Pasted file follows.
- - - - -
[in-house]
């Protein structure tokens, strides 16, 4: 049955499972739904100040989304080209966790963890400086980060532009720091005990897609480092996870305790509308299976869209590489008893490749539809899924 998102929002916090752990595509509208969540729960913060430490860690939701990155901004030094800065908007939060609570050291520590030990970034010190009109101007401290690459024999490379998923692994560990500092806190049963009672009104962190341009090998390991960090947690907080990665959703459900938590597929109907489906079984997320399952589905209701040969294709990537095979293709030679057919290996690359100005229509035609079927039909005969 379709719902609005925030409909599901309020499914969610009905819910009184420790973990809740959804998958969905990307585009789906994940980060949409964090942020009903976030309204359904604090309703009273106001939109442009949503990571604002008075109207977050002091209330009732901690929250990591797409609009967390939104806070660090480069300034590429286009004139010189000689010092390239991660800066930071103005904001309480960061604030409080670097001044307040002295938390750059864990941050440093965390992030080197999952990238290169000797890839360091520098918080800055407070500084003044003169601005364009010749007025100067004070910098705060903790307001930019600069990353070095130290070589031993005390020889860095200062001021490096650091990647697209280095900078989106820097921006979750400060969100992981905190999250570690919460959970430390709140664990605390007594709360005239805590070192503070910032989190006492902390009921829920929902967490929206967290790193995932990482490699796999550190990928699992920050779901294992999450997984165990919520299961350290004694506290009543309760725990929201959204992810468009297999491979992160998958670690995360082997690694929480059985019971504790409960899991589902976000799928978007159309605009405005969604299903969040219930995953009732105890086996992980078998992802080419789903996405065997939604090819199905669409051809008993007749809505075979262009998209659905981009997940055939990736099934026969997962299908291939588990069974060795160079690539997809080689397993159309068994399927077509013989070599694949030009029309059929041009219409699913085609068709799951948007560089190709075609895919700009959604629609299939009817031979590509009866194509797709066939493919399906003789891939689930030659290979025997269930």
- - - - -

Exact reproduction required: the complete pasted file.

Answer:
[in-house]
């Protein structure tokens, strides 16, 4: 049955499972739904100040989304080209966790963890400086980060532009720091005990897609480092996870305790509308299976869209590489008893490749539809899924 998102929002916090752990595509509208969540729960913060430490860690939701990155901004030094800065908007939060609570050291520590030990970034010190009109101007401290690459024999490379998923692994560990500092806190049963009672009104962190341009090998390991960090947690907080990665959703459900938590597929109907489906079984997320399952589905209701040969294709990537095979293709030679057919290996690359100005229509035609079927039909005969 379709719902609005925030409909599901309020499914969610009905819910009184420790973990809740959804998958969905990307585009789906994940980060949409964090942020009903976030309204359904604090309703009273106001939109442009949503990571604002008075109207977050002091209330009732901690929250990591797409609009967390939104806070660090480069300034590429286009004139010189000689010092390239991660800066930071103005904001309480960061604030409080670097001044307040002295938390750059864990941050440093965390992030080197999952990238290169000797890839360091520098918080800055407070500084003044003169601005364009010749007025100067004070910098705060903790307001930019600069990353070095130290070589031993005390020889860095200062001021490096650091990647697209280095900078989106820097921006979750400060969100992981905190999250570690919460959970430390709140664990605390007594709360005239805590070192503070910032989190006492902390009921829920929902967490929206967290790193995932990482490699796999550190990928699992920050779901294992999450997984165990919520299961350290004694506290009543309760725990929201959204992810468009297999491979992160998958670690995360082997690694929480059985019971504790409960899991589902976000799928978007159309605009405005969604299903969040219930995953009732105890086996992980078998992802080419789903996405065997939604090819199905669409051809008993007749809505075979262009998209659905981009997940055939990736099934026969997962299908291939588990069974060795160079690539997809080689397993159309068994399927077509013989070599694949030009029309059929041009219409699913085609068709799951948007560089190709075609895919700009959604629609299939009817031979590509009866194509797709066939493919399906003789891939689930030659290979025997269930």